Unlocking the secrets of concrete to cut greenhouse gases

Work by MIT researchers could one day put a sizable dent in carbon dioxide emissions.

Researchers at MIT have unearthed a property of concrete, one of the most common materials in the world, that could eventually help reduce greenhouse gas emissions.

Franz-Josef Ulm, professor of civil and environmental engineering, and post-doctoral researcher Georgios Constantinides have conducted a series of studies that indicate that the ubiquitous building material derives its strength from how the different particles inside concrete are arranged relative to each other, rather than the chemical composition of the particles themselves.

As a result, Ulm and Constantinides believe it may be possible to make concrete out of different materials and processes. Concrete is currently made by heating limestone (calcium, carbon and oxygen) and clay (silicon, aluminum and other materials) to high temperatures (1,500 degrees Celsius). The process generates significant amounts of carbon dioxide.

Replacing the calcium from limestone with another material such as magnesium could conceivably lead to lower processing temperatures, and thus lower greenhouse gas emissions. Indirectly, it could also ease recycling and disposal costs. Now, industrial concerns pay to get rid of magnesium.

The work is preliminary, and it may take five years to identify materials, but the large amounts of concrete used each year mean new developments could put a sizable dent in carbon dioxide emissions. Roughly 2.35 billion tons of concrete are manufactured annually; that works out to a cubic meter for each person on Earth a year, according to the researchers at the Massachusetts Institute of Technology. The Romans built an empire with it and some believe Egyptians relied on it, too.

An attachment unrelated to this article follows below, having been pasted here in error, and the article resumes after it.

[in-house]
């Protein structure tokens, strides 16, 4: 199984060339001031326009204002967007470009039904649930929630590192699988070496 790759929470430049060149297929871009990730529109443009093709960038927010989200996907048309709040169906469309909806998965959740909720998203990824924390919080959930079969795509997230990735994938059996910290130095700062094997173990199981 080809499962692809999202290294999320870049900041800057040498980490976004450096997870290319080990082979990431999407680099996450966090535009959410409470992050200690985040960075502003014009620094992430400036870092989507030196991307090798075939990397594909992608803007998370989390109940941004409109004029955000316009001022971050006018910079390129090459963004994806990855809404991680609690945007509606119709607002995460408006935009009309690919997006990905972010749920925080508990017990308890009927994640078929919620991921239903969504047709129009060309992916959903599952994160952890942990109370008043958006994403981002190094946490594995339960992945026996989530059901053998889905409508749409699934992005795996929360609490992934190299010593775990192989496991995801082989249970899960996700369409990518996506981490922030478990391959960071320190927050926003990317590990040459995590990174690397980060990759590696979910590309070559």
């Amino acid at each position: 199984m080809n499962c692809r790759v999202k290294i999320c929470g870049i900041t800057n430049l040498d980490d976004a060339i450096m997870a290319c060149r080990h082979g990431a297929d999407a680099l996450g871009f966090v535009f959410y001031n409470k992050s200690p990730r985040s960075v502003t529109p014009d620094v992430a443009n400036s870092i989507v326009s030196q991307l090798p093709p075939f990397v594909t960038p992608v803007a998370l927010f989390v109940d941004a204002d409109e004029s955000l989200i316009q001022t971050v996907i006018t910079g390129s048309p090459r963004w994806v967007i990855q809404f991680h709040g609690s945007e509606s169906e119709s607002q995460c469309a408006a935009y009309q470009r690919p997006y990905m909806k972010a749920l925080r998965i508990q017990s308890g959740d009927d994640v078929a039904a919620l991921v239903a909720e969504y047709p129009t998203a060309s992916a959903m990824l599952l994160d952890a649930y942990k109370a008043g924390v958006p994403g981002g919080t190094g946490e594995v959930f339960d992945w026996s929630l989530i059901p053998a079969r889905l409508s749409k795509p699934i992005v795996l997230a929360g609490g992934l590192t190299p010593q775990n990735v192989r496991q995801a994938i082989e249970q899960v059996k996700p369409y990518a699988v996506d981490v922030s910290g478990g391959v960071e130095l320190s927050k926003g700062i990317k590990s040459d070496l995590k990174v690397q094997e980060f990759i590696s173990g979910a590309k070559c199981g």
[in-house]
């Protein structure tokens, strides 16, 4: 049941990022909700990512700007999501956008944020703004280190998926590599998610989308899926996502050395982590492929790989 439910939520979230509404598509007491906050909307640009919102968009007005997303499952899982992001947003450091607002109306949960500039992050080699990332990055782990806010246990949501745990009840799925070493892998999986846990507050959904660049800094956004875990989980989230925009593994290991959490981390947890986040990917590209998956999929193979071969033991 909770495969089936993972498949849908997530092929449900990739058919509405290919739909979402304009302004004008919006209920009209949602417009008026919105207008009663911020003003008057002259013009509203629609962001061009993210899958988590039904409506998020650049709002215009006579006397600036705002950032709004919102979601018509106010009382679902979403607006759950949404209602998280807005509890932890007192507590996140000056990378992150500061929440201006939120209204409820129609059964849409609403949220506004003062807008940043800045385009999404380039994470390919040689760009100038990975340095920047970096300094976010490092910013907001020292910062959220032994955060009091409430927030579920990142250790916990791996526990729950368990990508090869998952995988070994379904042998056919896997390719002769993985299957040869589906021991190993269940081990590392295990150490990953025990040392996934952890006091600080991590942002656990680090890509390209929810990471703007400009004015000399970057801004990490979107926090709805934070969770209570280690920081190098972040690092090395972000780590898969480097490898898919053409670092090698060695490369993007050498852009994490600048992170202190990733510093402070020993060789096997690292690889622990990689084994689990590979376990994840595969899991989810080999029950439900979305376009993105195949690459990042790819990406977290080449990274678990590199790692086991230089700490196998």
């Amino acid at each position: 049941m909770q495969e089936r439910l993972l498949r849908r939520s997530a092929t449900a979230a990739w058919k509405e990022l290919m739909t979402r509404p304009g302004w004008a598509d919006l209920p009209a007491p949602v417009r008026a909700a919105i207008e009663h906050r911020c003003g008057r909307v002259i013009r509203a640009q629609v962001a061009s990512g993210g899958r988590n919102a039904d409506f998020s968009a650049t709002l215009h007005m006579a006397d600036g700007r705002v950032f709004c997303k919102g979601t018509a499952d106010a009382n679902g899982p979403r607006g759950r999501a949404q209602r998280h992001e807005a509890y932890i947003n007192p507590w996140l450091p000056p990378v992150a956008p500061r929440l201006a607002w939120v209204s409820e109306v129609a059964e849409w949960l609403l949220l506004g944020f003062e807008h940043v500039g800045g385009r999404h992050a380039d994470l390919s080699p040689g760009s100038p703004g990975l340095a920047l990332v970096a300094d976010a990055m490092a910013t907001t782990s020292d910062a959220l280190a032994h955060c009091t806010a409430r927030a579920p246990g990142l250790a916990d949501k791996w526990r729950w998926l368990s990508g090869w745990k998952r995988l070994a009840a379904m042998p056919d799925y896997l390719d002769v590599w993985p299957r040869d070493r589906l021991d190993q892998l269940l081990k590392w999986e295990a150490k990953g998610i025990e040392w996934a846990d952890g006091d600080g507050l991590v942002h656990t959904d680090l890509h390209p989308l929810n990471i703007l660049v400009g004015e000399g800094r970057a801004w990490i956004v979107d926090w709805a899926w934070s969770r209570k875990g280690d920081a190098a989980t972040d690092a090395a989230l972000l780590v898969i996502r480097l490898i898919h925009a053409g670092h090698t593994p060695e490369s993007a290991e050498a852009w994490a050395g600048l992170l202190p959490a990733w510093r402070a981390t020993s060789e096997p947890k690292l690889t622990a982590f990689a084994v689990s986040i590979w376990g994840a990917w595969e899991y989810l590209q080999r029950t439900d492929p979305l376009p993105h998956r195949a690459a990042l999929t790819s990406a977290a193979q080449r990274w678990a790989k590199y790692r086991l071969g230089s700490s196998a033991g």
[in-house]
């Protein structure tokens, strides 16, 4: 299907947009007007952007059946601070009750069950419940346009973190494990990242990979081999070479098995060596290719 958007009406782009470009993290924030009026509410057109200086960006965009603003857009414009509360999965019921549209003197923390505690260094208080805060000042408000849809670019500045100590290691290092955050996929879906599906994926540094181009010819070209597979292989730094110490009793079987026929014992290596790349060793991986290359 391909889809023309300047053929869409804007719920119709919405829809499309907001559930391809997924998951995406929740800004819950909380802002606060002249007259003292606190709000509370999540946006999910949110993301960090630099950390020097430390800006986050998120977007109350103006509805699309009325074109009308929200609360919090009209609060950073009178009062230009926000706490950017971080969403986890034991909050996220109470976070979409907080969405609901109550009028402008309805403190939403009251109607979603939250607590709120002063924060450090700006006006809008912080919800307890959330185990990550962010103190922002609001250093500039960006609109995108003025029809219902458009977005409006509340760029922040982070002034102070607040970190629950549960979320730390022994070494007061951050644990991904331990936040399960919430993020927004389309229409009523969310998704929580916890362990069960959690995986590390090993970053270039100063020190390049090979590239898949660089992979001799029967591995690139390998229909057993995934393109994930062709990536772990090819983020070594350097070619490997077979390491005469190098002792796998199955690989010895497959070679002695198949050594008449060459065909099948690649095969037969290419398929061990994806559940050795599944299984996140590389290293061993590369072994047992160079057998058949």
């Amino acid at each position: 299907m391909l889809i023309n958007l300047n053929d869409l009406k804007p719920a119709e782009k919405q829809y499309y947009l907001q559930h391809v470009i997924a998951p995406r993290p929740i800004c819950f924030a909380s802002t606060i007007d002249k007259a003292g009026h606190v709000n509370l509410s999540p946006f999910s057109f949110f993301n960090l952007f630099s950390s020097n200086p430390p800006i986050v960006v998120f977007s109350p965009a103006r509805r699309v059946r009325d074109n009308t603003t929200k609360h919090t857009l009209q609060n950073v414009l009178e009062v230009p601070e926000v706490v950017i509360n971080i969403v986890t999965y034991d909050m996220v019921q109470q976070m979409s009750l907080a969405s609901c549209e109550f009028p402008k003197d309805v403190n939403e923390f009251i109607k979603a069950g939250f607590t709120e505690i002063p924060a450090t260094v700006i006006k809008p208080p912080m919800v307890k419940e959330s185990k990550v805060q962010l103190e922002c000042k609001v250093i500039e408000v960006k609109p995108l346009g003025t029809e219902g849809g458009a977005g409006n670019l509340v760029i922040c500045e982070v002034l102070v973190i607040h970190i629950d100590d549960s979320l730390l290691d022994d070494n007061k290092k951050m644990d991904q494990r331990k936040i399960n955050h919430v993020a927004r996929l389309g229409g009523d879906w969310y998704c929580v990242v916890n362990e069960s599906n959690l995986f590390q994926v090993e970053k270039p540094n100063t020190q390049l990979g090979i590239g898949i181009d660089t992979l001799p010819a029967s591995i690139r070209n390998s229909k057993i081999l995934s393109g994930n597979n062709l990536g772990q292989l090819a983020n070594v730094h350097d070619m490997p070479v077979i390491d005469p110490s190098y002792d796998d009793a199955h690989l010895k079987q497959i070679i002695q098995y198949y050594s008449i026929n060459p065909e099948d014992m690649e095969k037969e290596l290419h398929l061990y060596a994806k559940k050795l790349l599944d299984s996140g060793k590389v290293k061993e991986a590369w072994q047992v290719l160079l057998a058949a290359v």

When the limestone and clay are mixed together and heated until the mixture turns into a powder, a significant amount of energy gets stored in the powder. When the powder gets mixed with water, the energy is released to form strong calcium-silicate-hydrate bonds, which bind sand and gravel together to make concrete.

On the nano scale, the resulting structure looks like a pyramid of oranges, an incredibly dense way to pack materials. (Coming up with a mathematical proof for packing spheres in a box in that familiar way bedeviled several prominent mathematicians for years.)

For their research, Ulm and Constantinides produced cement pastes from other materials and tested all of them with an atomic force microscope, sort of a particle probe. They poked the materials and measured the indentations.

The results showed that the different pastes exhibited similar densities and had a consistent "nanosignature." This led to the conclusion that the structure, rather than the material itself, gives concrete its strength.

The results of the pair's work is featured in the January issue of the Journal of the Mechanics and Physics of Solids.

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